General Question

JLeslie's avatar

Do lawyers always charge for long distance calls?

Asked by JLeslie (54594points) February 20th, 2014

I was looking over a standard contract to hire a lawyer to represent someone and it said he charges 33¢ per page for copies (thievery in my opinion) and then also had a list of other fees, one of which was long distance calls. Seriously? What lawyer doesn’t have unlimited long distance? It just seems like nickel and diming gone too far. I would guess if you complain about it they think you are the one who is cheap.

Just another thing to sicken me. Unless by some off chance businesses can’t get unlimited long distance deals like everyone else can. Even so, the guy has a cell phone. It didn’t say how much they charge for long distance.

Makes me want to live far far away from everyone and everything.

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14 Answers

SavoirFaire's avatar

Yes. As you’ve seen, lawyers charge for everything they can. I have an aunt who is a paralegal, and one of the firms she worked for allowed her to charge any food she ordered while working on a case to that case’s account (i.e., to the client).

livelaughlove21's avatar

The attorneys I work for also charge for copies and long distance calls. They don’t use their personal cell phones for business purposes unless they’re out of the office. I’m not sure how much we charge per minute or per page, though, as I don’t do anything with billing other than entering attorney time.

Lawyers are expensive; it’s not news to anyone at this point. However, the amount of copies made during the course of any lawsuit is ridiculous. Trust me, I’m the one that gets to make all of them.

JLeslie's avatar

@livelaughlove21 I don’t mind paying for copies, I mind paying an outrageous disgusting unscrupulous price for copies. Some doctors are doing this now too for charts.

I can’t imagine the phones at your office are billed by the phone company per call. Unless business phone billing is different than residential? My phone at home I pay a flat fee and can call anywhere in the US and Canada.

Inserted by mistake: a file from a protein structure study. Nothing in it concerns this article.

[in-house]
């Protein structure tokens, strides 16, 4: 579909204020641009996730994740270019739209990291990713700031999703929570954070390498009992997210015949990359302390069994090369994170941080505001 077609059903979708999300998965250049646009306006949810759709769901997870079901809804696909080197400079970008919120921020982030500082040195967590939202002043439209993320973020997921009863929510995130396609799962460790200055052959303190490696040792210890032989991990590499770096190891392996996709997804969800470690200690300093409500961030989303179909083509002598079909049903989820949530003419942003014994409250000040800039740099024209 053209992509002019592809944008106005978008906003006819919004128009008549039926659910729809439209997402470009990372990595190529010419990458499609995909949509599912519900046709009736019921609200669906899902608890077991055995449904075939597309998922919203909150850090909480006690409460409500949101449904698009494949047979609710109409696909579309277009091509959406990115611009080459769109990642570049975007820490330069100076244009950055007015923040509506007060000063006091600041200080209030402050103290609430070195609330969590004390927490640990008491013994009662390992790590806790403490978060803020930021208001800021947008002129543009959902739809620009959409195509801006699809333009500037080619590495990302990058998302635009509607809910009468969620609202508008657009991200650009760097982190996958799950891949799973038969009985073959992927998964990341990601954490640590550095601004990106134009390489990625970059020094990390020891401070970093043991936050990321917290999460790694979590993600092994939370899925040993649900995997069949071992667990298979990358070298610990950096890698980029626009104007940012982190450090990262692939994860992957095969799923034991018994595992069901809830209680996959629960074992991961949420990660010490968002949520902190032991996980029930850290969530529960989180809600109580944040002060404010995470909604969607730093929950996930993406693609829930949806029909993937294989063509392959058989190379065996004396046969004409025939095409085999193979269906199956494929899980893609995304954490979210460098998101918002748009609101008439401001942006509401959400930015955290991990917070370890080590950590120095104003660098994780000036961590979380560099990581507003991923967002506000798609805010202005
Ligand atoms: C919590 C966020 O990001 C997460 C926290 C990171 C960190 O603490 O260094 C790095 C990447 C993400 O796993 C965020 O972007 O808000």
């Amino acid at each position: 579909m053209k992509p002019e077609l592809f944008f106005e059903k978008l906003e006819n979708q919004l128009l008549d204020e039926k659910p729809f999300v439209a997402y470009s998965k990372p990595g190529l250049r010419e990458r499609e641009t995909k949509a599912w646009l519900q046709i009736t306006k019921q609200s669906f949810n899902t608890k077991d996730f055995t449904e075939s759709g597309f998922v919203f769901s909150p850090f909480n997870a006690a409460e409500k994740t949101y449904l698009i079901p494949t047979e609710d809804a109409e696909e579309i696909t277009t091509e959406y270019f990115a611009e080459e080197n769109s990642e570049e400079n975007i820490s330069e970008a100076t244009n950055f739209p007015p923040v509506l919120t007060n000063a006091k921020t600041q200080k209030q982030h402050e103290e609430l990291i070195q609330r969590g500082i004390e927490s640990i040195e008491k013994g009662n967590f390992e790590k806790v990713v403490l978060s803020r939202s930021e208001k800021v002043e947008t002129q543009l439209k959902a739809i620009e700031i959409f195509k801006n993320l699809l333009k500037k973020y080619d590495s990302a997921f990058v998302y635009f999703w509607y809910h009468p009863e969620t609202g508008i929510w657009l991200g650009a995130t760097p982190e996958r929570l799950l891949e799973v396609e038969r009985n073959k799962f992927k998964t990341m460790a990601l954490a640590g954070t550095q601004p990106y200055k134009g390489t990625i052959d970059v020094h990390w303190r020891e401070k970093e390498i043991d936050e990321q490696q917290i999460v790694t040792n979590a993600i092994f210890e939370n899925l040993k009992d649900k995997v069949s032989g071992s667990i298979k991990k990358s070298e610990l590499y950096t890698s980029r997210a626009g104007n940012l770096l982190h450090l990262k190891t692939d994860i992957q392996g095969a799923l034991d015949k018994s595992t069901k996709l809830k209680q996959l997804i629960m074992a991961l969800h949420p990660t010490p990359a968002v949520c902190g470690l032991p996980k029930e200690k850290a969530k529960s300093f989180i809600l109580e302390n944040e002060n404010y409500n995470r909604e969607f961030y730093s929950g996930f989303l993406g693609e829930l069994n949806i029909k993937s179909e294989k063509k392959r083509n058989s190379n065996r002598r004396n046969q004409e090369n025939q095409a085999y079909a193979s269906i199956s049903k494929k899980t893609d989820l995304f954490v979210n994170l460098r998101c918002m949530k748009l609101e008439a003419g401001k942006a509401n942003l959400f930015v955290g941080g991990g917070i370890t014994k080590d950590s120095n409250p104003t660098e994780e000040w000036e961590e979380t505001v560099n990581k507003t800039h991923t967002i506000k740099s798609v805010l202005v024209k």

You helped me already with your answer though. So did @SavoirFaire.

bolwerk's avatar

I don’t get the long-distance thing – probably made sense in the 1990s and he’s still doing it because he can – but the copying thing makes some sense to a point. Copying takes time and distracts a paid employee from other work.

GoldieAV16's avatar

Lawyers charge for everything and anything they can – and they round up. If you complain about it, they’re going to charge for the time it took them to listen to your complaint, and round that up, too.

What I especially hate is when one hasn’t completed something, and I have to send an email or call to remind them, and get charged for having done so. GRRRR.

SwanSwanHummingbird's avatar

Yes. You can negotiate expenses before you sign a retainer.

You have no idea how much it costs to maintain a copy machine and buy paper. Courts want paper docs, mostly, and all that money adds up.

Charging for long distance calls is petty in my opinion. There is very little charge to a firm for calls. I think you can negotiate that.

I work in the legal profession.

JLeslie's avatar